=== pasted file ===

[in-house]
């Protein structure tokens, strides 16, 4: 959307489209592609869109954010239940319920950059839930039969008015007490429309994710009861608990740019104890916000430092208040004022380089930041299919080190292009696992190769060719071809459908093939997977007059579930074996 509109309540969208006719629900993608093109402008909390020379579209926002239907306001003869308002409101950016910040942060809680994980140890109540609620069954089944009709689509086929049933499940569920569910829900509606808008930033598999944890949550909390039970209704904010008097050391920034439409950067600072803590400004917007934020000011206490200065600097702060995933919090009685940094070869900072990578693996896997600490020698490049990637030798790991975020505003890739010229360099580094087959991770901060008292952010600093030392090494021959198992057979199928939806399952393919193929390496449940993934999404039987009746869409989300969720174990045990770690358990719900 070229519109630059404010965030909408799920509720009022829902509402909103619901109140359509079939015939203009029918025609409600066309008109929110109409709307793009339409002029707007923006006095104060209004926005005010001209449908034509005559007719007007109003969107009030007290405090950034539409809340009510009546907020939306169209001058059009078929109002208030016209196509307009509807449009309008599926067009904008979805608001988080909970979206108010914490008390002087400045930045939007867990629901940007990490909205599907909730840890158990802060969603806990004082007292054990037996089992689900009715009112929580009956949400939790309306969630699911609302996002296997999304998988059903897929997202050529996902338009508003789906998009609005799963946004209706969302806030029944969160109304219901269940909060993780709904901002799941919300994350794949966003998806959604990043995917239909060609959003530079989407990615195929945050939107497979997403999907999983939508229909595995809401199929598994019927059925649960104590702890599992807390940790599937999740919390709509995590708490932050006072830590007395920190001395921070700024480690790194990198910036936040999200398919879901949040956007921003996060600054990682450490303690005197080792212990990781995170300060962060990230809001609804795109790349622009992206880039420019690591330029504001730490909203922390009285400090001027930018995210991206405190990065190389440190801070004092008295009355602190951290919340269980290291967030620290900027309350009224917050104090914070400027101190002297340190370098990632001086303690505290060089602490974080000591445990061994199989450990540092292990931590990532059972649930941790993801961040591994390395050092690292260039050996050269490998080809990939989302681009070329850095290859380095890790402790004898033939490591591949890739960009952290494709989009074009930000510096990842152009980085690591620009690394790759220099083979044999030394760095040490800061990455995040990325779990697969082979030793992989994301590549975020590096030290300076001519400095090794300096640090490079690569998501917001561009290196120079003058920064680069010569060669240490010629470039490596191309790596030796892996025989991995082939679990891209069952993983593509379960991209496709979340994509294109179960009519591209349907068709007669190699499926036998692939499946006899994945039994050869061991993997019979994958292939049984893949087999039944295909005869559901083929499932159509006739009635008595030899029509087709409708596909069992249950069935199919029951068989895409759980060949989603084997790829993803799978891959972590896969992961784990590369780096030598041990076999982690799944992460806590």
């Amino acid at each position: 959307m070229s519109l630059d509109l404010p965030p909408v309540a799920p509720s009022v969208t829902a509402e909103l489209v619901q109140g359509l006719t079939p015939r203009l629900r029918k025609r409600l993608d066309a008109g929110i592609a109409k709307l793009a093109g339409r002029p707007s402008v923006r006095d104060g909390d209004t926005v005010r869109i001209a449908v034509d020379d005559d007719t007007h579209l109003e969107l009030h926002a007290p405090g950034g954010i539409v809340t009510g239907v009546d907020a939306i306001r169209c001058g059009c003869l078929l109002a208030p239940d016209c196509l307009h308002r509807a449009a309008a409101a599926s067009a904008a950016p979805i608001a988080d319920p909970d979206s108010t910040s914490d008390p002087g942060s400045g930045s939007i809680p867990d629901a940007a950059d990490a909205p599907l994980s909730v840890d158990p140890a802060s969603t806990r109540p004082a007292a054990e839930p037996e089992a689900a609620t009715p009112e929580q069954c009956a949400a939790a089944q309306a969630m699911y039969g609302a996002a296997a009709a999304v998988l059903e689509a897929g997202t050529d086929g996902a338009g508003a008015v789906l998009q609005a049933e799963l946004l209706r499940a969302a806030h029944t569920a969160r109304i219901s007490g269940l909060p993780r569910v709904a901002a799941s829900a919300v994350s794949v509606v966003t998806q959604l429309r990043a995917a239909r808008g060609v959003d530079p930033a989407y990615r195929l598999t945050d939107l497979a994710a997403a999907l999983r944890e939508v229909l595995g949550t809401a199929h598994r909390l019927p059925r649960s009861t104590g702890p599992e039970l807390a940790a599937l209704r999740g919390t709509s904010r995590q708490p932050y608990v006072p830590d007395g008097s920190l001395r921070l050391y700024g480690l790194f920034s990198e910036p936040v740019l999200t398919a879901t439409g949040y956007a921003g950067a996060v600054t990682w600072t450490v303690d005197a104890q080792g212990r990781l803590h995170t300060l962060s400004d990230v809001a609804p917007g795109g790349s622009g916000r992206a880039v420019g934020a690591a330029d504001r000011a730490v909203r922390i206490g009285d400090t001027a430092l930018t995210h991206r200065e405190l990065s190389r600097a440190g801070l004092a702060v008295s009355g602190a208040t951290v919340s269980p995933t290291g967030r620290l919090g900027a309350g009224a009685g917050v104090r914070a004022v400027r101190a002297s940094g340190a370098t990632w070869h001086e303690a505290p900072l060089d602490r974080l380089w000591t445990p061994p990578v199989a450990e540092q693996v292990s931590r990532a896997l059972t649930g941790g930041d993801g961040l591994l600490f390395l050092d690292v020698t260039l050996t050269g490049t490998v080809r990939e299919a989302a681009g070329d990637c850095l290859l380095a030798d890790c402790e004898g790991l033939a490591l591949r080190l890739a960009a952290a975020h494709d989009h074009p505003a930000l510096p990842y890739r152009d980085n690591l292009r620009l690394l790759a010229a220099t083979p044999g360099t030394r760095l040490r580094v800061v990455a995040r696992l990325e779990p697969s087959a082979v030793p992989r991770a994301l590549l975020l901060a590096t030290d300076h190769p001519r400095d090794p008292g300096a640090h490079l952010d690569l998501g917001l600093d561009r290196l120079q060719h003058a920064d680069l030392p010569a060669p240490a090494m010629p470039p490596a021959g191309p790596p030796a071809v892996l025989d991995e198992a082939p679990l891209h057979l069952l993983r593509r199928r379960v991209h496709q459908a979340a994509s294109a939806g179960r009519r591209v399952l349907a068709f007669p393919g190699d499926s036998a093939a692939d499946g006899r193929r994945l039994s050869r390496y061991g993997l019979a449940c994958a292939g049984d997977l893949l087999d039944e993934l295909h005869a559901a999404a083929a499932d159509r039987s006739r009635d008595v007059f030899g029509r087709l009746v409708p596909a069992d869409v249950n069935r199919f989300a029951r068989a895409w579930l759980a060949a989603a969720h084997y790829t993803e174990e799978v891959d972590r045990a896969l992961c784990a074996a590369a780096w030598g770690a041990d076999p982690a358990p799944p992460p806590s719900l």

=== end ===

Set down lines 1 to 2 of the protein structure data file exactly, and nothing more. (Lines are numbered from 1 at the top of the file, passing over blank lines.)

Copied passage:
[in-house]
């Protein structure tokens, strides 16, 4: 959307489209592609869109954010239940319920950059839930039969008015007490429309994710009861608990740019104890916000430092208040004022380089930041299919080190292009696992190769060719071809459908093939997977007059579930074996 509109309540969208006719629900993608093109402008909390020379579209926002239907306001003869308002409101950016910040942060809680994980140890109540609620069954089944009709689509086929049933499940569920569910829900509606808008930033598999944890949550909390039970209704904010008097050391920034439409950067600072803590400004917007934020000011206490200065600097702060995933919090009685940094070869900072990578693996896997600490020698490049990637030798790991975020505003890739010229360099580094087959991770901060008292952010600093030392090494021959198992057979199928939806399952393919193929390496449940993934999404039987009746869409989300969720174990045990770690358990719900 070229519109630059404010965030909408799920509720009022829902509402909103619901109140359509079939015939203009029918025609409600066309008109929110109409709307793009339409002029707007923006006095104060209004926005005010001209449908034509005559007719007007109003969107009030007290405090950034539409809340009510009546907020939306169209001058059009078929109002208030016209196509307009509807449009309008599926067009904008979805608001988080909970979206108010914490008390002087400045930045939007867990629901940007990490909205599907909730840890158990802060969603806990004082007292054990037996089992689900009715009112929580009956949400939790309306969630699911609302996002296997999304998988059903897929997202050529996902338009508003789906998009609005799963946004209706969302806030029944969160109304219901269940909060993780709904901002799941919300994350794949966003998806959604990043995917239909060609959003530079989407990615195929945050939107497979997403999907999983939508229909595995809401199929598994019927059925649960104590702890599992807390940790599937999740919390709509995590708490932050006072830590007395920190001395921070700024480690790194990198910036936040999200398919879901949040956007921003996060600054990682450490303690005197080792212990990781995170300060962060990230809001609804795109790349622009992206880039420019690591330029504001730490909203922390009285400090001027930018995210991206405190990065190389440190801070004092008295009355602190951290919340269980290291967030620290900027309350009224917050104090914070400027101190002297340190370098990632001086303690505290060089602490974080000591445990061994199989450990540092292990931590990532059972649930941790993801961040591994390395050092690292260039050996050269490998080809990939989302681009070329850095290859380095890790402790004898033939490591591949890739960009952290494709989009074009930000510096990842152009980085690591620009690394790759220099083979044999030394760095040490800061990455995040990325779990697969082979030793992989994301590549975020590096030290300076001519400095090794300096640090490079690569998501917001561009290196120079003058920064680069010569060669240490010629470039490596191309790596030796892996025989991995082939679990891209069952993983593509379960991209496709979340994509294109179960009519591209349907068709007669190699499926036998692939499946006899994945039994050869061991993997019979994958292939049984893949087999039944295909005869559901083929499932159509006739009635008595030899029509087709409708596909069992249950069935199919029951068989895409759980060949989603084997790829993803799978891959972590896969992961784990590369780096030598041990076999982690799944992460806590």